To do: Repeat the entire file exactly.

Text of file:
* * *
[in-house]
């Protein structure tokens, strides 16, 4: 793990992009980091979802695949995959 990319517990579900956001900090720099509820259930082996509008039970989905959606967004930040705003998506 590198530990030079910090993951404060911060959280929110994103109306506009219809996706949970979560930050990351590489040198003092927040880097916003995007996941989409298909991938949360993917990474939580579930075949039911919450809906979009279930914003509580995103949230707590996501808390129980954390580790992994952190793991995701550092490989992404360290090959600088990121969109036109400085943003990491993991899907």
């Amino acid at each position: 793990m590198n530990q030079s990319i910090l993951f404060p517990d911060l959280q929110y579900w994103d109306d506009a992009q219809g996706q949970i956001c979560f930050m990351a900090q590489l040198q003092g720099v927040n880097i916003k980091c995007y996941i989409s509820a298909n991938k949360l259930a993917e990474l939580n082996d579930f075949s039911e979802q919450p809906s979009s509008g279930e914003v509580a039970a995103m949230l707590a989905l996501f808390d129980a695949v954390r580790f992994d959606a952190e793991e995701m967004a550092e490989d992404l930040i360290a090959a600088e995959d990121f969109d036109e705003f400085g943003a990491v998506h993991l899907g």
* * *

[in-house]
């Protein structure tokens, strides 16, 4: 793990992009980091979802695949995959 990319517990579900956001900090720099509820259930082996509008039970989905959606967004930040705003998506 590198530990030079910090993951404060911060959280929110994103109306506009219809996706949970979560930050990351590489040198003092927040880097916003995007996941989409298909991938949360993917990474939580579930075949039911919450809906979009279930914003509580995103949230707590996501808390129980954390580790992994952190793991995701550092490989992404360290090959600088990121969109036109400085943003990491993991899907």
């Amino acid at each position: 793990m590198n530990q030079s990319i910090l993951f404060p517990d911060l959280q929110y579900w994103d109306d506009a992009q219809g996706q949970i956001c979560f930050m990351a900090q590489l040198q003092g720099v927040n880097i916003k980091c995007y996941i989409s509820a298909n991938k949360l259930a993917e990474l939580n082996d579930f075949s039911e979802q919450p809906s979009s509008g279930e914003v509580a039970a995103m949230l707590a989905l996501f808390d129980a695949v954390r580790f992994d959606a952190e793991e995701m967004a550092e490989d992404l930040i360290a090959a600088e995959d990121f969109d036109e705003f400085g943003a990491v998506h993991l899907g």